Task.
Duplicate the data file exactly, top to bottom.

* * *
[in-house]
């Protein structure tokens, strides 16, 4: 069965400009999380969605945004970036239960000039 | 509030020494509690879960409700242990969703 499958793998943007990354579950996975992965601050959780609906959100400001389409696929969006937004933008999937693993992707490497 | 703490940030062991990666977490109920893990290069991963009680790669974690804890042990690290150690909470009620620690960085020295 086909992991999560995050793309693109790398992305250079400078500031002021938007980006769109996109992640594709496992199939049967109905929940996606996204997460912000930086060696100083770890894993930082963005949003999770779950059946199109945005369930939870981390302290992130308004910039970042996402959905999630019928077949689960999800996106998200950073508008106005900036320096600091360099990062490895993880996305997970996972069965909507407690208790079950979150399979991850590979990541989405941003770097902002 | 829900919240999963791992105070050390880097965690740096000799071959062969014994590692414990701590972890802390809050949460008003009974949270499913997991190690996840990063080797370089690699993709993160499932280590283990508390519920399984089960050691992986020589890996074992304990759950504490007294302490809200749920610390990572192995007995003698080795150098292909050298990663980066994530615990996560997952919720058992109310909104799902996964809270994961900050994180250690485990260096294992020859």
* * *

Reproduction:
[in-house]
């Protein structure tokens, strides 16, 4: 069965400009999380969605945004970036239960000039 | 509030020494509690879960409700242990969703 499958793998943007990354579950996975992965601050959780609906959100400001389409696929969006937004933008999937693993992707490497 | 703490940030062991990666977490109920893990290069991963009680790669974690804890042990690290150690909470009620620690960085020295 086909992991999560995050793309693109790398992305250079400078500031002021938007980006769109996109992640594709496992199939049967109905929940996606996204997460912000930086060696100083770890894993930082963005949003999770779950059946199109945005369930939870981390302290992130308004910039970042996402959905999630019928077949689960999800996106998200950073508008106005900036320096600091360099990062490895993880996305997970996972069965909507407690208790079950979150399979991850590979990541989405941003770097902002 | 829900919240999963791992105070050390880097965690740096000799071959062969014994590692414990701590972890802390809050949460008003009974949270499913997991190690996840990063080797370089690699993709993160499932280590283990508390519920399984089960050691992986020589890996074992304990759950504490007294302490809200749920610390990572192995007995003698080795150098292909050298990663980066994530615990996560997952919720058992109310909104799902996964809270994961900050994180250690485990260096294992020859």